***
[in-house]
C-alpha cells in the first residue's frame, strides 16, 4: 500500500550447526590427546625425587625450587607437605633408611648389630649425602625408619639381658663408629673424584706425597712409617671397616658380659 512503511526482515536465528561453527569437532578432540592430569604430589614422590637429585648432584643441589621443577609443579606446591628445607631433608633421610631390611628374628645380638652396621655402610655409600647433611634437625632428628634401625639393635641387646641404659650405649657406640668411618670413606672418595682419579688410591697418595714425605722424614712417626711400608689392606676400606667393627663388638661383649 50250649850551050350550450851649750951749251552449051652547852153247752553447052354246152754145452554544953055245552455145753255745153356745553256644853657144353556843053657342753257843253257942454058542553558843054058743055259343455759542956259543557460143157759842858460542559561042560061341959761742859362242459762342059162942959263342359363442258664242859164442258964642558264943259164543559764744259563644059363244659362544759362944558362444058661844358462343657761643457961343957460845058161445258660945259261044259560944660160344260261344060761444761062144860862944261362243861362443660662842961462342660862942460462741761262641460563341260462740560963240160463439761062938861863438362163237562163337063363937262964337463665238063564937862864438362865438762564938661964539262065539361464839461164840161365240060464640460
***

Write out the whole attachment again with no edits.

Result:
[in-house]
C-alpha cells in the first residue's frame, strides 16, 4: 500500500550447526590427546625425587625450587607437605633408611648389630649425602625408619639381658663408629673424584706425597712409617671397616658380659 512503511526482515536465528561453527569437532578432540592430569604430589614422590637429585648432584643441589621443577609443579606446591628445607631433608633421610631390611628374628645380638652396621655402610655409600647433611634437625632428628634401625639393635641387646641404659650405649657406640668411618670413606672418595682419579688410591697418595714425605722424614712417626711400608689392606676400606667393627663388638661383649 50250649850551050350550450851649750951749251552449051652547852153247752553447052354246152754145452554544953055245552455145753255745153356745553256644853657144353556843053657342753257843253257942454058542553558843054058743055259343455759542956259543557460143157759842858460542559561042560061341959761742859362242459762342059162942959263342359363442258664242859164442258964642558264943259164543559764744259563644059363244659362544759362944558362444058661844358462343657761643457961343957460845058161445258660945259261044259560944660160344260261344060761444761062144860862944261362243861362443660662842961462342660862942460462741761262641460563341260462740560963240160463439761062938861863438362163237562163337063363937262964337463665238063564937862864438362865438762564938661964539262065539361464839461164840161365240060464640460